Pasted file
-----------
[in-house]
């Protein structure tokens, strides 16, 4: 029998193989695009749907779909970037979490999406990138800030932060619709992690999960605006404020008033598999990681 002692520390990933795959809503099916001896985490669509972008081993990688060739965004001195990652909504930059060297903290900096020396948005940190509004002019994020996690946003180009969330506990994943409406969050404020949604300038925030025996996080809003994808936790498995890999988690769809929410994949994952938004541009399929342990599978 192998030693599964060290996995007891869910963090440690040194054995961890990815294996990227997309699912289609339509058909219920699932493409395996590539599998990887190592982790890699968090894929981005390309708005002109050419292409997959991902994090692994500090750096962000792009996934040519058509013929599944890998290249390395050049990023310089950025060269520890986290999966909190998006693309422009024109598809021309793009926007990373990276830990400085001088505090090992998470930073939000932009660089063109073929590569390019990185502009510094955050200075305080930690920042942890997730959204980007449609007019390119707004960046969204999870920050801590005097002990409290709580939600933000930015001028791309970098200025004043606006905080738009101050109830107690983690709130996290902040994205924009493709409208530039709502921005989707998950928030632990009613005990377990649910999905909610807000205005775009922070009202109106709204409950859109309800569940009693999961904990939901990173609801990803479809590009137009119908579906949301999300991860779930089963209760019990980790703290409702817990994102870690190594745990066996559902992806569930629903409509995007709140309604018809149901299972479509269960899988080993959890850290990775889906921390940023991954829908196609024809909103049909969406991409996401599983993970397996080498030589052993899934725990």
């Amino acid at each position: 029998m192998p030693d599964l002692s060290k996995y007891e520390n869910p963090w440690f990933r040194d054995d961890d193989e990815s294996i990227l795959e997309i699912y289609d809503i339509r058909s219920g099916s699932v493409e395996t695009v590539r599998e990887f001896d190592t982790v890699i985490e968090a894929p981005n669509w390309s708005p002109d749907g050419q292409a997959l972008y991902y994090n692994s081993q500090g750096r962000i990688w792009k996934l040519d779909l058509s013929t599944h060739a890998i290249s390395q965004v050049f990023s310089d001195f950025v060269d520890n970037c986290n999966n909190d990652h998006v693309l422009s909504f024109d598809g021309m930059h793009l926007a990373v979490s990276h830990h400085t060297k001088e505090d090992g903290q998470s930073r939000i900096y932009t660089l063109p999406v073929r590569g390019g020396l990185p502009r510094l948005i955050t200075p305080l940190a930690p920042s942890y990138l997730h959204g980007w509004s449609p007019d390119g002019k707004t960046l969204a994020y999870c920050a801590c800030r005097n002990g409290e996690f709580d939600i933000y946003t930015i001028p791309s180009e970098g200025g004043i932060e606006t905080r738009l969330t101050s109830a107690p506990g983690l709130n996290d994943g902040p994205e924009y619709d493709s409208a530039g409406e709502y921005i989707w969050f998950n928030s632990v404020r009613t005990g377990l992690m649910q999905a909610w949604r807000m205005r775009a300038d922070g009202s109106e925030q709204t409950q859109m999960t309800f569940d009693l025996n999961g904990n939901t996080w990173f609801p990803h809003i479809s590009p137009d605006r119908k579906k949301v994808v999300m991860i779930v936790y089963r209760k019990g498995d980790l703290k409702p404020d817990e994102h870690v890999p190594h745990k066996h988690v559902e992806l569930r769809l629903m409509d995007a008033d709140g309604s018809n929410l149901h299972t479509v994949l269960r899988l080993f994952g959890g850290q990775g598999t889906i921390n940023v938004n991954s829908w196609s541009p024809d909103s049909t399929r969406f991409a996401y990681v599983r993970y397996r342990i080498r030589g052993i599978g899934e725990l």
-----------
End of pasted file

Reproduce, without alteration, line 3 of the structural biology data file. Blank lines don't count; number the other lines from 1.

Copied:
């Amino acid at each position: 029998m192998p030693d599964l002692s060290k996995y007891e520390n869910p963090w440690f990933r040194d054995d961890d193989e990815s294996i990227l795959e997309i699912y289609d809503i339509r058909s219920g099916s699932v493409e395996t695009v590539r599998e990887f001896d190592t982790v890699i985490e968090a894929p981005n669509w390309s708005p002109d749907g050419q292409a997959l972008y991902y994090n692994s081993q500090g750096r962000i990688w792009k996934l040519d779909l058509s013929t599944h060739a890998i290249s390395q965004v050049f990023s310089d001195f950025v060269d520890n970037c986290n999966n909190d990652h998006v693309l422009s909504f024109d598809g021309m930059h793009l926007a990373v979490s990276h830990h400085t060297k001088e505090d090992g903290q998470s930073r939000i900096y932009t660089l063109p999406v073929r590569g390019g020396l990185p502009r510094l948005i955050t200075p305080l940190a930690p920042s942890y990138l997730h959204g980007w509004s449609p007019d390119g002019k707004t960046l969204a994020y999870c920050a801590c800030r005097n002990g409290e996690f709580d939600i933000y946003t930015i001028p791309s180009e970098g200025g004043i932060e606006t905080r738009l969330t101050s109830a107690p506990g983690l709130n996290d994943g902040p994205e924009y619709d493709s409208a530039g409406e709502y921005i989707w969050f998950n928030s632990v404020r009613t005990g377990l992690m649910q999905a909610w949604r807000m205005r775009a300038d922070g009202s109106e925030q709204t409950q859109m999960t309800f569940d009693l025996n999961g904990n939901t996080w990173f609801p990803h809003i479809s590009p137009d605006r119908k579906k949301v994808v999300m991860i779930v936790y089963r209760k019990g498995d980790l703290k409702p404020d817990e994102h870690v890999p190594h745990k066996h988690v559902e992806l569930r769809l629903m409509d995007a008033d709140g309604s018809n929410l149901h299972t479509v994949l269960r899988l080993f994952g959890g850290q990775g598999t889906i921390n940023v938004n991954s829908w196609s541009p024809d909103s049909t399929r969406f991409a996401y990681v599983r993970y397996r342990i080498r030589g052993i599978g899934e725990l």